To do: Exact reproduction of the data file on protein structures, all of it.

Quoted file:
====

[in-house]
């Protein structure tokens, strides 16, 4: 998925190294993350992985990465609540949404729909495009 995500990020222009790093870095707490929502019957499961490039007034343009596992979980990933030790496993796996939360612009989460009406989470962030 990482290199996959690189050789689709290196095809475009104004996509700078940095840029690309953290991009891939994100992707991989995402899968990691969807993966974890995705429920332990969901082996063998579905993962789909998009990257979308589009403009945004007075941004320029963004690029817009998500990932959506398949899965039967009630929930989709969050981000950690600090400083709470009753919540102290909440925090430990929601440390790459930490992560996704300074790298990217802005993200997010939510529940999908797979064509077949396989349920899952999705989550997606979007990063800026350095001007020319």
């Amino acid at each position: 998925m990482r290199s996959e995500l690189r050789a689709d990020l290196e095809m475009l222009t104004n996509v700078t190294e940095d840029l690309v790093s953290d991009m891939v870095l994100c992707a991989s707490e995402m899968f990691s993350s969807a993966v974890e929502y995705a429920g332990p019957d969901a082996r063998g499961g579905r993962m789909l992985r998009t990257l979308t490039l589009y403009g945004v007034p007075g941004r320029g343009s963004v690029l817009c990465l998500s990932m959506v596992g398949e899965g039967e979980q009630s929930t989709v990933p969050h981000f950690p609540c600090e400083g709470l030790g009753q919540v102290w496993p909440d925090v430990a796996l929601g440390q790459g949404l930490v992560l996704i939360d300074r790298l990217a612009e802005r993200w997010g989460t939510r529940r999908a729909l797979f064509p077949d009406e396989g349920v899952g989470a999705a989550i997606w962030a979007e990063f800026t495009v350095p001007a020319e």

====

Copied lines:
[in-house]
């Protein structure tokens, strides 16, 4: 998925190294993350992985990465609540949404729909495009 995500990020222009790093870095707490929502019957499961490039007034343009596992979980990933030790496993796996939360612009989460009406989470962030 990482290199996959690189050789689709290196095809475009104004996509700078940095840029690309953290991009891939994100992707991989995402899968990691969807993966974890995705429920332990969901082996063998579905993962789909998009990257979308589009403009945004007075941004320029963004690029817009998500990932959506398949899965039967009630929930989709969050981000950690600090400083709470009753919540102290909440925090430990929601440390790459930490992560996704300074790298990217802005993200997010939510529940999908797979064509077949396989349920899952999705989550997606979007990063800026350095001007020319």
């Amino acid at each position: 998925m990482r290199s996959e995500l690189r050789a689709d990020l290196e095809m475009l222009t104004n996509v700078t190294e940095d840029l690309v790093s953290d991009m891939v870095l994100c992707a991989s707490e995402m899968f990691s993350s969807a993966v974890e929502y995705a429920g332990p019957d969901a082996r063998g499961g579905r993962m789909l992985r998009t990257l979308t490039l589009y403009g945004v007034p007075g941004r320029g343009s963004v690029l817009c990465l998500s990932m959506v596992g398949e899965g039967e979980q009630s929930t989709v990933p969050h981000f950690p609540c600090e400083g709470l030790g009753q919540v102290w496993p909440d925090v430990a796996l929601g440390q790459g949404l930490v992560l996704i939360d300074r790298l990217a612009e802005r993200w997010g989460t939510r529940r999908a729909l797979f064509p077949d009406e396989g349920v899952g989470a999705a989550i997606w962030a979007e990063f800026t495009v350095p001007a020319e």